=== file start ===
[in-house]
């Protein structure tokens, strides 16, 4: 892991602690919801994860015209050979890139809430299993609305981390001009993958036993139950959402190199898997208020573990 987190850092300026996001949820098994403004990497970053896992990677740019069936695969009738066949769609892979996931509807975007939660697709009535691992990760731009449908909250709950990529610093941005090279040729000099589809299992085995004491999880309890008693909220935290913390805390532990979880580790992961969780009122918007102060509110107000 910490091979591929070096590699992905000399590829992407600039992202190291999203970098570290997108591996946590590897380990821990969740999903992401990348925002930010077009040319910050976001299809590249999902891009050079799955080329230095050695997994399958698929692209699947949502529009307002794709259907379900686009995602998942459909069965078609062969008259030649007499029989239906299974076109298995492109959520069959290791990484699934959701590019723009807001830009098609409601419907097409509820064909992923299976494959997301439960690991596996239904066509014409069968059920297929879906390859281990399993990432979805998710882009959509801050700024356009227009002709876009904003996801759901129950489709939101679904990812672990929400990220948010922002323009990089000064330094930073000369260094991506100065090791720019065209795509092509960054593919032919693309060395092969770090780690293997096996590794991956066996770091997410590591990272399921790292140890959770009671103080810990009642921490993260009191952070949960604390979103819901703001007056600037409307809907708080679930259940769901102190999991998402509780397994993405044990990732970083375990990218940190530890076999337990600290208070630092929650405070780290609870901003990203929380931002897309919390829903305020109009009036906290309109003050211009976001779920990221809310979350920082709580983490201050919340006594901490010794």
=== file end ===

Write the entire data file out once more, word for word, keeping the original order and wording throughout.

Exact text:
[in-house]
């Protein structure tokens, strides 16, 4: 892991602690919801994860015209050979890139809430299993609305981390001009993958036993139950959402190199898997208020573990 987190850092300026996001949820098994403004990497970053896992990677740019069936695969009738066949769609892979996931509807975007939660697709009535691992990760731009449908909250709950990529610093941005090279040729000099589809299992085995004491999880309890008693909220935290913390805390532990979880580790992961969780009122918007102060509110107000 910490091979591929070096590699992905000399590829992407600039992202190291999203970098570290997108591996946590590897380990821990969740999903992401990348925002930010077009040319910050976001299809590249999902891009050079799955080329230095050695997994399958698929692209699947949502529009307002794709259907379900686009995602998942459909069965078609062969008259030649007499029989239906299974076109298995492109959520069959290791990484699934959701590019723009807001830009098609409601419907097409509820064909992923299976494959997301439960690991596996239904066509014409069968059920297929879906390859281990399993990432979805998710882009959509801050700024356009227009002709876009904003996801759901129950489709939101679904990812672990929400990220948010922002323009990089000064330094930073000369260094991506100065090791720019065209795509092509960054593919032919693309060395092969770090780690293997096996590794991956066996770091997410590591990272399921790292140890959770009671103080810990009642921490993260009191952070949960604390979103819901703001007056600037409307809907708080679930259940769901102190999991998402509780397994993405044990990732970083375990990218940190530890076999337990600290208070630092929650405070780290609870901003990203929380931002897309919390829903305020109009009036906290309109003050211009976001779920990221809310979350920082709580983490201050919340006594901490010794």